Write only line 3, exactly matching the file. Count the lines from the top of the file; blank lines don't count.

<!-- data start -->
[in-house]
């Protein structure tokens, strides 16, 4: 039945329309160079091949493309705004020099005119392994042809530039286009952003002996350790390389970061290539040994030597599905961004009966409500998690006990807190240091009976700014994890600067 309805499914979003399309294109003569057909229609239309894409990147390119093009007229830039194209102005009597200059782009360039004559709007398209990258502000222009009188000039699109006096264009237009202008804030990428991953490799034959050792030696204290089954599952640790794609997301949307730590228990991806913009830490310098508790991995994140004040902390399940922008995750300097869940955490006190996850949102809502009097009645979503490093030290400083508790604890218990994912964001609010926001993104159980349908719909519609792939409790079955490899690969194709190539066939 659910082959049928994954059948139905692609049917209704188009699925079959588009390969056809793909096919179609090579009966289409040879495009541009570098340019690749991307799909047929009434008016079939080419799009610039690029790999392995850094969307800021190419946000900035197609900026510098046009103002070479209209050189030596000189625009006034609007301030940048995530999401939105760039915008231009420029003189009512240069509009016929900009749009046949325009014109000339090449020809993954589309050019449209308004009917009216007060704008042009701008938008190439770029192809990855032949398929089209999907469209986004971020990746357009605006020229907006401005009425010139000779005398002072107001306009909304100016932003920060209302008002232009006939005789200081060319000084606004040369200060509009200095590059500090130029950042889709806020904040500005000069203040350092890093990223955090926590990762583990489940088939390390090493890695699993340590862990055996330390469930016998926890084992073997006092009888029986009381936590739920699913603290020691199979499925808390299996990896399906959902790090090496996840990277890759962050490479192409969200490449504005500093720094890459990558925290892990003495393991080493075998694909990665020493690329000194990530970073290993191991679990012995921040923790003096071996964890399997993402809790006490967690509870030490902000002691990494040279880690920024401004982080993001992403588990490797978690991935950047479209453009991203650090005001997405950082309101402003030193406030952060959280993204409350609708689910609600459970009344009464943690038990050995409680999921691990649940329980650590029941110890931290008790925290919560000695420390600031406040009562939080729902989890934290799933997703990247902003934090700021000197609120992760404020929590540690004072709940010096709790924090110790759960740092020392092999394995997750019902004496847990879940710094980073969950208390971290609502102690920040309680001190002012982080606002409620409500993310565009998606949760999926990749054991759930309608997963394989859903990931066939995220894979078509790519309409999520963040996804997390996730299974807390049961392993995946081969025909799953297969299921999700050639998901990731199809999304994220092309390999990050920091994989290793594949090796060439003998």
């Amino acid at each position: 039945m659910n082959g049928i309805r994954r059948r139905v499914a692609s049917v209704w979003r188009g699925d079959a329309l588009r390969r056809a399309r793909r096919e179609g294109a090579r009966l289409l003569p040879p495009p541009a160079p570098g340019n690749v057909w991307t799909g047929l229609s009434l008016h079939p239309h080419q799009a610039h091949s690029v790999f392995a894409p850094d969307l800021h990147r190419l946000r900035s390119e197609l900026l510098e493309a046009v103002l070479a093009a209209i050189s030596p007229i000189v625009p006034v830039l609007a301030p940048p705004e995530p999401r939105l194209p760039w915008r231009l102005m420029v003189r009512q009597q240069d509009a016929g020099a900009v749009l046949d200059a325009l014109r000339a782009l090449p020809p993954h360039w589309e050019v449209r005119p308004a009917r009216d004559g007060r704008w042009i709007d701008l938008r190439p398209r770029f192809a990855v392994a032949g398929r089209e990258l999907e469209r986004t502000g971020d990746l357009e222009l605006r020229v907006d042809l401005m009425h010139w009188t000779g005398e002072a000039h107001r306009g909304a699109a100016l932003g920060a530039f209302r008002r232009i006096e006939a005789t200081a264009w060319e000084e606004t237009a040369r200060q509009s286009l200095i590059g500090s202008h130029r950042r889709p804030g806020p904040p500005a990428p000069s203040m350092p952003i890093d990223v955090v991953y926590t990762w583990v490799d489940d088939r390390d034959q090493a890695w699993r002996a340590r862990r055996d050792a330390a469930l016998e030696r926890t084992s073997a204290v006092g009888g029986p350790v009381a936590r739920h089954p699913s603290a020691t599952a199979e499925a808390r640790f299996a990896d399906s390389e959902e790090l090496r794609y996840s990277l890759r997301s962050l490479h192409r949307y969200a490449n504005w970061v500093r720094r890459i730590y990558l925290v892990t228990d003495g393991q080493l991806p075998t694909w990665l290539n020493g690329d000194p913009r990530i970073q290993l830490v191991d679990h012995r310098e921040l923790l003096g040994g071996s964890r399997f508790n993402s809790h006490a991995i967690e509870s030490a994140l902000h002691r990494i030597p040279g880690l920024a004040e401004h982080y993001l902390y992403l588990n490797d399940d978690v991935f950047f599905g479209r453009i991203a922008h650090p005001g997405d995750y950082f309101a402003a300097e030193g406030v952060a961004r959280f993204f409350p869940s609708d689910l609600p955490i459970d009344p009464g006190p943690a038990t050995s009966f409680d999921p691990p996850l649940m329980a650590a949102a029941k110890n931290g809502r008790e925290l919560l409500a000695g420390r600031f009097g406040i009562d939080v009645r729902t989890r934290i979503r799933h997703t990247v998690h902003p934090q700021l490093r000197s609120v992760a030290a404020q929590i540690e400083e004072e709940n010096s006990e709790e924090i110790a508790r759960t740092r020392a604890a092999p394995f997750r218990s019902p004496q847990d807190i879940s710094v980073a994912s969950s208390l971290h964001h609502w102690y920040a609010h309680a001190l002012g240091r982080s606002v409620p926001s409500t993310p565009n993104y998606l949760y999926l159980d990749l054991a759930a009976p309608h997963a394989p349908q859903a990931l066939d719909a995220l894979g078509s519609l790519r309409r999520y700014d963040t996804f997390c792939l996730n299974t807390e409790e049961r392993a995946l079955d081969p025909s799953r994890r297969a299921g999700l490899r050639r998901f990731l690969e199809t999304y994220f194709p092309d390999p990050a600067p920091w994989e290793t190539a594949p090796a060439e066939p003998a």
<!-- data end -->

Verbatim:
């Amino acid at each position: 039945m659910n082959g049928i309805r994954r059948r139905v499914a692609s049917v209704w979003r188009g699925d079959a329309l588009r390969r056809a399309r793909r096919e179609g294109a090579r009966l289409l003569p040879p495009p541009a160079p570098g340019n690749v057909w991307t799909g047929l229609s009434l008016h079939p239309h080419q799009a610039h091949s690029v790999f392995a894409p850094d969307l800021h990147r190419l946000r900035s390119e197609l900026l510098e493309a046009v103002l070479a093009a209209i050189s030596p007229i000189v625009p006034v830039l609007a301030p940048p705004e995530p999401r939105l194209p760039w915008r231009l102005m420029v003189r009512q009597q240069d509009a016929g020099a900009v749009l046949d200059a325009l014109r000339a782009l090449p020809p993954h360039w589309e050019v449209r005119p308004a009917r009216d004559g007060r704008w042009i709007d701008l938008r190439p398209r770029f192809a990855v392994a032949g398929r089209e990258l999907e469209r986004t502000g971020d990746l357009e222009l605006r020229v907006d042809l401005m009425h010139w009188t000779g005398e002072a000039h107001r306009g909304a699109a100016l932003g920060a530039f209302r008002r232009i006096e006939a005789t200081a264009w060319e000084e606004t237009a040369r200060q509009s286009l200095i590059g500090s202008h130029r950042r889709p804030g806020p904040p500005a990428p000069s203040m350092p952003i890093d990223v955090v991953y926590t990762w583990v490799d489940d088939r390390d034959q090493a890695w699993r002996a340590r862990r055996d050792a330390a469930l016998e030696r926890t084992s073997a204290v006092g009888g029986p350790v009381a936590r739920h089954p699913s603290a020691t599952a199979e499925a808390r640790f299996a990896d399906s390389e959902e790090l090496r794609y996840s990277l890759r997301s962050l490479h192409r949307y969200a490449n504005w970061v500093r720094r890459i730590y990558l925290v892990t228990d003495g393991q080493l991806p075998t694909w990665l290539n020493g690329d000194p913009r990530i970073q290993l830490v191991d679990h012995r310098e921040l923790l003096g040994g071996s964890r399997f508790n993402s809790h006490a991995i967690e509870s030490a994140l902000h002691r990494i030597p040279g880690l920024a004040e401004h982080y993001l902390y992403l588990n490797d399940d978690v991935f950047f599905g479209r453009i991203a922008h650090p005001g997405d995750y950082f309101a402003a300097e030193g406030v952060a961004r959280f993204f409350p869940s609708d689910l609600p955490i459970d009344p009464g006190p943690a038990t050995s009966f409680d999921p691990p996850l649940m329980a650590a949102a029941k110890n931290g809502r008790e925290l919560l409500a000695g420390r600031f009097g406040i009562d939080v009645r729902t989890r934290i979503r799933h997703t990247v998690h902003p934090q700021l490093r000197s609120v992760a030290a404020q929590i540690e400083e004072e709940n010096s006990e709790e924090i110790a508790r759960t740092r020392a604890a092999p394995f997750r218990s019902p004496q847990d807190i879940s710094v980073a994912s969950s208390l971290h964001h609502w102690y920040a609010h309680a001190l002012g240091r982080s606002v409620p926001s409500t993310p565009n993104y998606l949760y999926l159980d990749l054991a759930a009976p309608h997963a394989p349908q859903a990931l066939d719909a995220l894979g078509s519609l790519r309409r999520y700014d963040t996804f997390c792939l996730n299974t807390e409790e049961r392993a995946l079955d081969p025909s799953r994890r297969a299921g999700l490899r050639r998901f990731l690969e199809t999304y994220f194709p092309d390999p990050a600067p920091w994989e290793t190539a594949p090796a060439e066939p003998a």